A Conversation for How to Build a Home or Small Office Wireless Broadband Network

UPDATE 27/12/2003 : A971309 How to Build a Home or Small Office Wireless Broadband Network

Post 1

Zak T Duck

The following paragraph could do with being tagged on at the end of the paragraph at subheader "Configuring Each Computer to Recognise the Hub"

Most PCs and Macs should actually be able to use the default settings defined by the computer ant the automatically assigned IP addresses without any problems. If however there are problems, you can set up your network as follows:

UPDATE 27/12/2003 : A971309 How to Build a Home or Small Office Wireless Broadband Network

Post 2

Zak T Duck

oops, meant "and" rather than "ant"

UPDATE 27/12/2003 : A971309 How to Build a Home or Small Office Wireless Broadband Network

Post 3

Caveman, Evil Unix Sysadmin, betting shop operative, and SuDoku addict (Its an odd mix, but someone has to do it)

You might want to differentiate a bit between 'modem' and 'router/modem'. You seem to use the word 'hub' where 'router' would be more precise. Routers with built-in hubs are still routers, as hubs are transparrent devices as far as the network is concerned (although it gets wierd with managed hubs, but you can ignore those because anyone buying a managed hub probably knows what to do with them, and has a far bigger budget)

Modem's are just devices that stick outgoing signals onto the line, and take incoming signals off the line. The modem itself doesn't have an IP address (although some plain modems might have a local address for configuration, it's not quite the same as a router).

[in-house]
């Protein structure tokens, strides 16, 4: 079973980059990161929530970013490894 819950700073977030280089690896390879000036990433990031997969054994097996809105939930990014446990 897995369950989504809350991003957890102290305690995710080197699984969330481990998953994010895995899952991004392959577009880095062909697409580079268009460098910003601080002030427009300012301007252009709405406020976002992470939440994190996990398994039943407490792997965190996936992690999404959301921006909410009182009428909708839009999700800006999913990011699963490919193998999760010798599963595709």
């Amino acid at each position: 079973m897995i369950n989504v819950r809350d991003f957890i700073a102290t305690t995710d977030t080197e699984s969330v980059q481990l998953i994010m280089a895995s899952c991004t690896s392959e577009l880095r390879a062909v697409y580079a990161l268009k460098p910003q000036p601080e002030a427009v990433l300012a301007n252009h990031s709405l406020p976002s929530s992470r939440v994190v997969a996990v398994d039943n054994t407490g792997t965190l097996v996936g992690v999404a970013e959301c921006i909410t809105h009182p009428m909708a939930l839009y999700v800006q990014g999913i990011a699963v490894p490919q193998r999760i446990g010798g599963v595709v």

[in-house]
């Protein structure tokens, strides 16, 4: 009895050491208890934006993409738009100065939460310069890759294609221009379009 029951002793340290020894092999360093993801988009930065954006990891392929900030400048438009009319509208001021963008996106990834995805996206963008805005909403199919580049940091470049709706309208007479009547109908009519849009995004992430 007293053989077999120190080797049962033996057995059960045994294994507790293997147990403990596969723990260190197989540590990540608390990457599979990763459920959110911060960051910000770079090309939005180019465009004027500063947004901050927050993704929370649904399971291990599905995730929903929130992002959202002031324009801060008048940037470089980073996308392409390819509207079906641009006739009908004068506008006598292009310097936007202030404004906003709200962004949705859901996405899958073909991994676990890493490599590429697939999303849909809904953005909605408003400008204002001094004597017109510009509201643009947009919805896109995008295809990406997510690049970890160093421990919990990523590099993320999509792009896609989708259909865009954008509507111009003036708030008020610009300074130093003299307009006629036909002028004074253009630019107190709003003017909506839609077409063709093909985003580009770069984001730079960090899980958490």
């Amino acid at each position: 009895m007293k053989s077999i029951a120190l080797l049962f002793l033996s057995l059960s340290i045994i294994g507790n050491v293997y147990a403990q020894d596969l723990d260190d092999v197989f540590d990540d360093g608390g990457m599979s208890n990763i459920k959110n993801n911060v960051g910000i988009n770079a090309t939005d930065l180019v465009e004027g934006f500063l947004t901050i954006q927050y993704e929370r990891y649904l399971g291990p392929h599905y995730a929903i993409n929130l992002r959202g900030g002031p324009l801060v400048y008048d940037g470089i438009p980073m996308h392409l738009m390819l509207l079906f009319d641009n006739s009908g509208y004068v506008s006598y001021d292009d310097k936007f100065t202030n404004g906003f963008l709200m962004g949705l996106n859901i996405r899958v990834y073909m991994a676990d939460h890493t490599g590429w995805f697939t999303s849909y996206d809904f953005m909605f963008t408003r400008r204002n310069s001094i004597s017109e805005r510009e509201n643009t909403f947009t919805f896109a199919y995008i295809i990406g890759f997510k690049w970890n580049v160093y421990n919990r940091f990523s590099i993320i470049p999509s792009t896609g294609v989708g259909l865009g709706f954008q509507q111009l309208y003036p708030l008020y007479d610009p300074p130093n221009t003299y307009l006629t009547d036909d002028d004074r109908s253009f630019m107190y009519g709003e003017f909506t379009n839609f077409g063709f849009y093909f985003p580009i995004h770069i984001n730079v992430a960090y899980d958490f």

In a typical home/small office private shared single-IP broadband router/modem connection, you connect up those machines that need access in an ordinary intranet using RFC1918 addresses (10.x.x.x, 192.168.y.x, etc.). The router is one of those machines. The router has two interfaces, one on your network, and one on the public internet. You set the machines behind the router (on your private network) to use the router's local IP address as their default gateway. (which effectively tells your machines 'if you want to talk to X, and X isn't on the local network, talk to Y, which knows how to reach X'

Where you just have a modem, be it USB or Ethernet, it simply acts as a bridge between your networking stack on your machine, and the internet as a whole.

I'm also a little confused by your description of for MacOS. This looks like you are configuring a router, and are using DHCP, whereas the windows process looks like you are using static addresses, and configuring just the local host.

Footnote 3: The alcatel device is also sometimes known as 'the frog' for the same reason.

Footnote 6: You might want to provide a link to ftp://ftp.rfc-editor.org/in-notes/rfc1918.txt which is the standards document detailing private IP addresses. rfc3022.txt details NAT (Network Address Translation) which is, in essence, how more than one system can share a broadband IP address. If you do use these links, you might want to warn people that they are heavily technical in nature.

Finally, you may find this link interesting:

It's a movie, 12 minutes 40 seconds long, published by Ericcson, and freely redistributable. (It's also rather large), but it is very easy to follow as an introduction to IP, firewalls, and so forth.

Anyway, nice article. Appologies for the long, and possibly rather raving post, but I'm bored...


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